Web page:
As for the concert itself, I know both bands relied heavily on their old hits-"Dr. Feel Good" and "Girls, Girls, Girls," from Crüe and "Livin' on the Edge" and, "Eat the Rich," one of my favorites, by Aerosmith.
Other than the "greatest hits" compilations, I don't remember much of the show itself. That was probably the beer's fault. But with a busload of friends, I remember it was a boatload of fun. I can't wait to go back.
Radiohead, 2003 and The Rolling Stones, 1989
It's hard to believe that Alpine Valley Music Theater is turning 30 this year. It seems like only yesterday that I was sitting under the massive pavilion of this local concert mainstay witnessing Canadian power trio Rush running through material from their newly released Hemispheres album. Even though that was back in '79, considering that Rush is still going strong in the midst of a major world tour, it doesn't seem that this much time could have possibly elapsed.
While I've seen countless live shows over the last few decades - many of these in Chicago, Milwaukee and Madison, in the nearly 20 years I've called Walworth County home I'm always most excited when a great national act makes their way through the cornfields of Highway D for a stint in our own back yard. In fact, two of the most amazing shows I've had the pleasure to enjoy, here or anywhere else, took place on this grassy hill: Radiohead in 2003 and The Rolling Stones back in 1989 (who performed three sold-out shows witnessed by more than 106,000 people).
Other memorable Alpine moments that spring to mind over the last three decades are (in no particular order): Pearl Jam's Eddie Vedder scaling the rafters of the wooden pavilion ceiling during the second Lollapalooza in '92, Bob Dylan's 2000 earthy blues revamping of "Leopard-Skin Pill-Box Hat" (who surprisingly opened for The Grateful Dead's Phil Lesh), as well as Beck's amazing soulful performance of "Debra" and Neil Young & Crazy Horse's entire time-altering performance at H.O.R.D.E. Fest in '97.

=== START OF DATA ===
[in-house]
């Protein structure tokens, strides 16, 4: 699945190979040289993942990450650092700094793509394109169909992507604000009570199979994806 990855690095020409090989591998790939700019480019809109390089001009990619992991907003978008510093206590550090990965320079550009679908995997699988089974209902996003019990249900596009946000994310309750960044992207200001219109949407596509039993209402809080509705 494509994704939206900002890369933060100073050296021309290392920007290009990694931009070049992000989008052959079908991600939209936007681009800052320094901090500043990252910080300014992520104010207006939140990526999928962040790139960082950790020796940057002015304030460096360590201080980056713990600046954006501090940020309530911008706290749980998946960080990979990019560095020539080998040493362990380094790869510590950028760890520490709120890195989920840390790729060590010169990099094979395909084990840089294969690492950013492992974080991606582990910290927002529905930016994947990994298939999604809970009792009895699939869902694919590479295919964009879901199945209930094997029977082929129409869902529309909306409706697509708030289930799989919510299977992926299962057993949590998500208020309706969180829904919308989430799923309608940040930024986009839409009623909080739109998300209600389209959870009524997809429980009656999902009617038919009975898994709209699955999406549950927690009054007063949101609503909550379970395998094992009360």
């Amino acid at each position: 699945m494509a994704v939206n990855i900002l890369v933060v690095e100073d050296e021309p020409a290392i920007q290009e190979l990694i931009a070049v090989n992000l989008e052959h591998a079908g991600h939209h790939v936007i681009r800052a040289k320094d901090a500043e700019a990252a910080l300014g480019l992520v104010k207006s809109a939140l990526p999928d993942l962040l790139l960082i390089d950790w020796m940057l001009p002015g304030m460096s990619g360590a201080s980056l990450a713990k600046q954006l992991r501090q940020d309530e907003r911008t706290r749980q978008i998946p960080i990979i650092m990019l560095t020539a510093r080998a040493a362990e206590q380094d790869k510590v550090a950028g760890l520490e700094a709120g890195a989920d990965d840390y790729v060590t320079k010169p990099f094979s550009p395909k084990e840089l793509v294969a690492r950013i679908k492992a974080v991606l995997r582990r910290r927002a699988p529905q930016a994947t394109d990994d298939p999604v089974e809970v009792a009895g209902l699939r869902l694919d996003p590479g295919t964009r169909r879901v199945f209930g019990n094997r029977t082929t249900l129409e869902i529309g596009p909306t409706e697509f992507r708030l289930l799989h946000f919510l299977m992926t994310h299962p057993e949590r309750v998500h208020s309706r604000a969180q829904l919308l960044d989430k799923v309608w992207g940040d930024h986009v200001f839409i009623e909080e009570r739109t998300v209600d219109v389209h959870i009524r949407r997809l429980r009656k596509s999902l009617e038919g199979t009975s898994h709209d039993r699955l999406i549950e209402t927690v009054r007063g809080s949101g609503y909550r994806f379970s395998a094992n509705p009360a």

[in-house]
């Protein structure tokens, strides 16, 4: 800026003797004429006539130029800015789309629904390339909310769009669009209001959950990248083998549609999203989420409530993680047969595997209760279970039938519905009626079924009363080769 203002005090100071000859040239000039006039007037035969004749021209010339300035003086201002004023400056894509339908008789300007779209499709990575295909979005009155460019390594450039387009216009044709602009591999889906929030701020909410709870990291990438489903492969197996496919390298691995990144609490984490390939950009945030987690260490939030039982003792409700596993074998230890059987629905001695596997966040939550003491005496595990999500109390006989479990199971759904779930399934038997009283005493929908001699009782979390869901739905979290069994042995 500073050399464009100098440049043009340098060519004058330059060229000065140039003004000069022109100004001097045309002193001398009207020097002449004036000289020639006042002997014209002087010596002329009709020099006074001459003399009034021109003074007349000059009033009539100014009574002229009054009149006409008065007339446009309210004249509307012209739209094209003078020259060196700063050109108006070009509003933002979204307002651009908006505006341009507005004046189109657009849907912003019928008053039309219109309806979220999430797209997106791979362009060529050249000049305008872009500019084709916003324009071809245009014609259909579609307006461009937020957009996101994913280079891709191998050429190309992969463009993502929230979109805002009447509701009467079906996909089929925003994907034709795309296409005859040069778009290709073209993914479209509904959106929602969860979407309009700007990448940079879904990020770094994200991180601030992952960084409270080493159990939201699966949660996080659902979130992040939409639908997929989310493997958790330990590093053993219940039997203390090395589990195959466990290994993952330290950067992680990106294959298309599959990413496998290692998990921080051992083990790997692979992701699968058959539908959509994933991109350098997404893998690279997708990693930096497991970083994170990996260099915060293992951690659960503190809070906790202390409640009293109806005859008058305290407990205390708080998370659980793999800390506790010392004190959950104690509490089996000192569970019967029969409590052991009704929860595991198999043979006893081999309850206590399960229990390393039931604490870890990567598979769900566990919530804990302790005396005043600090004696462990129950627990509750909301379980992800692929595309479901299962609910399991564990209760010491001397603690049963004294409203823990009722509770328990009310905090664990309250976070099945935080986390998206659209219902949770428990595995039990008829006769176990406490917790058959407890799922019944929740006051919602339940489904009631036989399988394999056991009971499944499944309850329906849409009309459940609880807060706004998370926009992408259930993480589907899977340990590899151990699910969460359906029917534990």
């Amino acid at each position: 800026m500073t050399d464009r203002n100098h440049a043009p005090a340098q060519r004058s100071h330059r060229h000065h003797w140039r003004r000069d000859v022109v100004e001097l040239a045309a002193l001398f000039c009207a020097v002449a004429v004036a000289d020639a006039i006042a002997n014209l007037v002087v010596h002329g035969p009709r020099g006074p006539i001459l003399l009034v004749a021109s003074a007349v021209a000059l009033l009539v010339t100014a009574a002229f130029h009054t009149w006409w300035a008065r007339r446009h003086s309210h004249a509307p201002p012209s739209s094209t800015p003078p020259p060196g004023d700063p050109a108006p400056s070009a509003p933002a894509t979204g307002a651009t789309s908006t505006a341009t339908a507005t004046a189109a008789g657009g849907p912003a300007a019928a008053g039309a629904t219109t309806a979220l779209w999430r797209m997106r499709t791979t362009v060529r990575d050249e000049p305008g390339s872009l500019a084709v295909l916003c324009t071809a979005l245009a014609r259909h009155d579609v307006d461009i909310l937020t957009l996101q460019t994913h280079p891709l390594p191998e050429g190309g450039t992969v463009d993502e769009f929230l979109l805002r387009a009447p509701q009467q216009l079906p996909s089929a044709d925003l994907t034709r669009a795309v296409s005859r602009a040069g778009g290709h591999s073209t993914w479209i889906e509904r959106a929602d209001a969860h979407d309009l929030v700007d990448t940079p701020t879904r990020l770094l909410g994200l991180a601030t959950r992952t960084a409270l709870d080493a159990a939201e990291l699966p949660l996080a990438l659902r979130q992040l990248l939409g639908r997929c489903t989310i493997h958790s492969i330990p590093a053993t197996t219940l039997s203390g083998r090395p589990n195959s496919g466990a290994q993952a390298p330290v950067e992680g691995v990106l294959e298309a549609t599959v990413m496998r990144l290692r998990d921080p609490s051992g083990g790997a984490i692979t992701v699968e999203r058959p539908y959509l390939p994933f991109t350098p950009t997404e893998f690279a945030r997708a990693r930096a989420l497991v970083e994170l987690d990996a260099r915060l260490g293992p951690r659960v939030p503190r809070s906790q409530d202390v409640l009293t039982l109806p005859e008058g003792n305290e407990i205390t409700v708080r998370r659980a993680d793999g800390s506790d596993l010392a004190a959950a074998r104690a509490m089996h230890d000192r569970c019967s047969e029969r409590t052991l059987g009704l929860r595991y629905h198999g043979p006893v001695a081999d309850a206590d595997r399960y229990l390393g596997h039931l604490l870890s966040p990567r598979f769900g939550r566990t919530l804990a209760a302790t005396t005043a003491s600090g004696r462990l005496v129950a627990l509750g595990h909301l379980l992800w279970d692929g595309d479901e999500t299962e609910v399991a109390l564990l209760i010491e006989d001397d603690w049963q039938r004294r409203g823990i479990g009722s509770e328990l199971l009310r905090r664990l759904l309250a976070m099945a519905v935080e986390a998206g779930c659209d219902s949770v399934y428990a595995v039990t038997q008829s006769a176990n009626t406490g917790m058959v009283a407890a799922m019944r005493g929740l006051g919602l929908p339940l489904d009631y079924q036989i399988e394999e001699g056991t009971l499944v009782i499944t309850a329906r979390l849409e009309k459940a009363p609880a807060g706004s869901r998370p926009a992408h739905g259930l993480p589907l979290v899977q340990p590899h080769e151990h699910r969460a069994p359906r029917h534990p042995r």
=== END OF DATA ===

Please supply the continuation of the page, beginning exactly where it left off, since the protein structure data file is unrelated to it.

There was also the well-past-their-prime Aerosmith in '97 successfully bumping-and-grinding their way through "Last Child" as if it were 1976 all over again, and the Tibetan Freedom Concert back in '99 featuring Rage Against The Machine inciting mosh-pit pandemonium during "Bulls On Parade" and Sean Lennon delivering a slack-jawed, reverbing bass line for the adorable Japanese duo Cibo Matto's song "Know Your Chicken." And who can forget the pre-show parking lot tailgating experiences (probably a heck of lot, I presume) that have made the overall concert experience here unique to say the least.
This summer Alpine Valley's stalwarts Jimmy Buffet, Ozzfest and The Dave Matthews Band will all be making their obligatory annual performances, but I'm actually looking forward to two other more interesting shows - the newly reunited Rage Against The Machine's return on Aug. 24 with openers Queens of the Stone Age, as well as the Download Festival featuring cutting-edge indie acts such as Wolf Parade, The Shins, Minus The Bear and others on Sept. 2nd.
Back in '89 on this very spot Mick Jagger loudly professed during his amphetamine-fed chicken strut that "It's only rock 'n' roll, but we like it." Eighteen years later and it still rings just as true for this venerable outdoor amphitheater.
~ Tony Bonyata